For centuries, dogs have been described as man's best friend. This bond may be linked to your dog's behavior, according to a study by Christy L. Hoffman, PhD, assistant professor of animal behavior, ecology and conservation at Canisius College.
The study looked at human-animal attachment among 60 dog-owning families, including parents and children. (This is the first study to look at attachment in children.) Participants completed questionnaires that asked about their attachment to their pet dogs, their levels of responsibility for the animals, such as feeding and walking them, and their general attitudes toward pets. Participants were also asked to rate their dogs on behavioral characteristics, including excitability, trainability, stranger fear and aggression, separation problems and attention-seeking behavior.
The study revealed several findings.
First, those individuals who had more positive feelings about pets, in general, and who took more responsibility for the care of their dogs, compared to others in their families, had higher attachments to their dogs. Perhaps this is not so surprising. But there's more.
Hoffman also found that owners, regardless of gender, age or race, had a greater attachment to their dogs when the animals scored high on trainability and separation-related problems. In other words, if the dog is well-behaved and likes to socialize with humans, then the bond between the dog and its owner is greater.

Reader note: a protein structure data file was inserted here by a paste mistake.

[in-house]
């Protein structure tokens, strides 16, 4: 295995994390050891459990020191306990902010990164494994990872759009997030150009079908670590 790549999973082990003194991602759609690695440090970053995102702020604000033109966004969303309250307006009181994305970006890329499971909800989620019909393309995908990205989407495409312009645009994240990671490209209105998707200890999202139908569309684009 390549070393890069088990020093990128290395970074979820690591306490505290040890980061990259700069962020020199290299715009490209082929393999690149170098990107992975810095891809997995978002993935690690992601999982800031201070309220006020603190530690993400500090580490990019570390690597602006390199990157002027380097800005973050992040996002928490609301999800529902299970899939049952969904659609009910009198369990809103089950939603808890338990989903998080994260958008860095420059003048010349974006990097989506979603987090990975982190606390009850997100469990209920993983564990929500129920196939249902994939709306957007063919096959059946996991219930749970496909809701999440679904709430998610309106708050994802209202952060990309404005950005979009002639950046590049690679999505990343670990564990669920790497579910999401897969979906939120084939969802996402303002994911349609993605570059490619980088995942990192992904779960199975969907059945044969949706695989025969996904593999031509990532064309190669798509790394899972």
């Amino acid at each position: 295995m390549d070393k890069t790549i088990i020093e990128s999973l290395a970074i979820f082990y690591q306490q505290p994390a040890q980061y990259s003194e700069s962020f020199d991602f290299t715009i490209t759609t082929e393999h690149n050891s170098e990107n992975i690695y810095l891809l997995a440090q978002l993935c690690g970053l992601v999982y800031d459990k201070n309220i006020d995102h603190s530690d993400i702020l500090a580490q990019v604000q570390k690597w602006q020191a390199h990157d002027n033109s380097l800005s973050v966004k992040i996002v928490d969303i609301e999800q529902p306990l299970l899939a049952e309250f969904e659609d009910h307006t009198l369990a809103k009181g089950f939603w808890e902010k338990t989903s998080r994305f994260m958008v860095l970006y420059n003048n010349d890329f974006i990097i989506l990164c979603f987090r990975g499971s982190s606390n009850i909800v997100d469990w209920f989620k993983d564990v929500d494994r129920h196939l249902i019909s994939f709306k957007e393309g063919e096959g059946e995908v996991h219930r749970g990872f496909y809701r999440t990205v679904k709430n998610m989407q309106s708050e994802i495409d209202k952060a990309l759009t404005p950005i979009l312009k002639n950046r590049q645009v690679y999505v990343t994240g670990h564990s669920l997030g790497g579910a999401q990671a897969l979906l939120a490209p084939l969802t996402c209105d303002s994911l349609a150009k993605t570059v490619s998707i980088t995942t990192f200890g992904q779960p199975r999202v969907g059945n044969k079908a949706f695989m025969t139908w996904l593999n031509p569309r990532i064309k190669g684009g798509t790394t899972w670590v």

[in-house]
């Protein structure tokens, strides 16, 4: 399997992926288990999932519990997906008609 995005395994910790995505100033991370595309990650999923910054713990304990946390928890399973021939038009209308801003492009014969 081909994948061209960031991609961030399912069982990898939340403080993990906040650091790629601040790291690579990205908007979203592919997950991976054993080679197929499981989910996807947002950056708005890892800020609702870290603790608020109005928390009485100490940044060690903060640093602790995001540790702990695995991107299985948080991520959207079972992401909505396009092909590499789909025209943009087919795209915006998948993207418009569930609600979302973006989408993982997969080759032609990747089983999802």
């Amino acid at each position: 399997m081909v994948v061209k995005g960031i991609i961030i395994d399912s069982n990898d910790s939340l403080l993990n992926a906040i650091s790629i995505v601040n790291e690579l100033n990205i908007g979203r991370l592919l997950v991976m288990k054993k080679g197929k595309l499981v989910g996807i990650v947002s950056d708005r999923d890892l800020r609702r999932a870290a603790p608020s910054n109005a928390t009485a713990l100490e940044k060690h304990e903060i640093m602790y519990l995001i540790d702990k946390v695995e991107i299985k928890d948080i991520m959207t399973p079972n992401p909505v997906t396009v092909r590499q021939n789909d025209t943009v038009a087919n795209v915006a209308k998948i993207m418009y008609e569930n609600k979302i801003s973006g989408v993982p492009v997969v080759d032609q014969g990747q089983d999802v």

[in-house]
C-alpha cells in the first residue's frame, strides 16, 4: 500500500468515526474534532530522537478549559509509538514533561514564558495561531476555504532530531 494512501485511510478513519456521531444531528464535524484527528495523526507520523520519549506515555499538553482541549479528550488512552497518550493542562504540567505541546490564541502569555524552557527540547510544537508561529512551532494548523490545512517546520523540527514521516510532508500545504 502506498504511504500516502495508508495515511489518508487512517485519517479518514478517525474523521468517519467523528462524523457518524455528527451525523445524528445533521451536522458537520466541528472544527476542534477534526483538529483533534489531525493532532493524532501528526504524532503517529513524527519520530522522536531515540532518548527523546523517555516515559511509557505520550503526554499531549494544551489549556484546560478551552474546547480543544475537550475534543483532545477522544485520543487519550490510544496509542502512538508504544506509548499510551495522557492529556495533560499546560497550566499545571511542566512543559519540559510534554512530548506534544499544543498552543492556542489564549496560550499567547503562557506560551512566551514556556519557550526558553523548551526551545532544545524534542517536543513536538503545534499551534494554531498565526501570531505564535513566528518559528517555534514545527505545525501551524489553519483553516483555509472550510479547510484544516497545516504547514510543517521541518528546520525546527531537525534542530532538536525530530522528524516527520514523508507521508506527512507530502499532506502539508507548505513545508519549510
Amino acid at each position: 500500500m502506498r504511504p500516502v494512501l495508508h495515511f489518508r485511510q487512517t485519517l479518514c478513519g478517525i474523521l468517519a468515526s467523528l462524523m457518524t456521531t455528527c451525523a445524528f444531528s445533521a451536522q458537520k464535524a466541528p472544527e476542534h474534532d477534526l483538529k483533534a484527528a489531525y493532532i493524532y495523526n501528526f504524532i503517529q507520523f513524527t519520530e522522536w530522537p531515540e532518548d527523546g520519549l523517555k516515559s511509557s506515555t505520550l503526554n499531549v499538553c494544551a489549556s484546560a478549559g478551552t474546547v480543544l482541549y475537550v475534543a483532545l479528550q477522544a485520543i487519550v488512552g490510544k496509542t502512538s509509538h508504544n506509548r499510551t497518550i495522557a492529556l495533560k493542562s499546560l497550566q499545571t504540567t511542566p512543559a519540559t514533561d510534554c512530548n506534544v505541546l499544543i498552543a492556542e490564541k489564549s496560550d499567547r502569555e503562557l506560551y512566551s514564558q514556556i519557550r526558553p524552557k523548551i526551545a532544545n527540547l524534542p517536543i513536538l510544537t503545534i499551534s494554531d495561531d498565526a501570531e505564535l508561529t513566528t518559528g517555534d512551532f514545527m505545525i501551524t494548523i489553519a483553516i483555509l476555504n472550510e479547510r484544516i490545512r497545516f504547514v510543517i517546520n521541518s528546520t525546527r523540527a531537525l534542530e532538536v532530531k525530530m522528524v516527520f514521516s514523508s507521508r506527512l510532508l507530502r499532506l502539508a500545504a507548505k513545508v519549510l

Lastly, the study revealed that the more dogs demonstrate attention-seeking behavior with their adult owners, the more attached these owners are likely to be with their dogs. Interestingly, however, this made no difference to the children in the study.
"Children's attitudes and levels of attachment toward their pets remained high, even when dogs showed low levels of attention-seeking behavior," says Hoffman. Adult caregivers may tend to be more selective than children in the types of dogs with which they bond "due to work-related and parental responsibilities that already demand their attention," explains Hoffman. "Thus, adults may only form emotional attachments with dogs that seek out their attention."
Surprisingly, Hoffman's study did not find any differences between males and females in their associations between dog characteristics and attachment to dogs.
Christy Hoffman, PhD, is an assistant professor of animal behavior, ecology and conservation, at Canisius College and also teaches in the college's master's program in anthrozoology. She collaborated on this research with researchers from the University of Chicago and the University of Pennsylvania. Their complete findings were published in the March 2013 Human-Animal Interaction Bulletin.
The Animal Behavior, Ecology and Conservation Program at Canisius (ABEC) combines the rigorous scientific study of Animal Behavior with a values-focused curriculum in the liberal arts tradition. It is for students who want to thoroughly understand the facts and theoretical underpinnings of animal behavior, and who also want to use that understanding to promote animal welfare and wildlife conservation.
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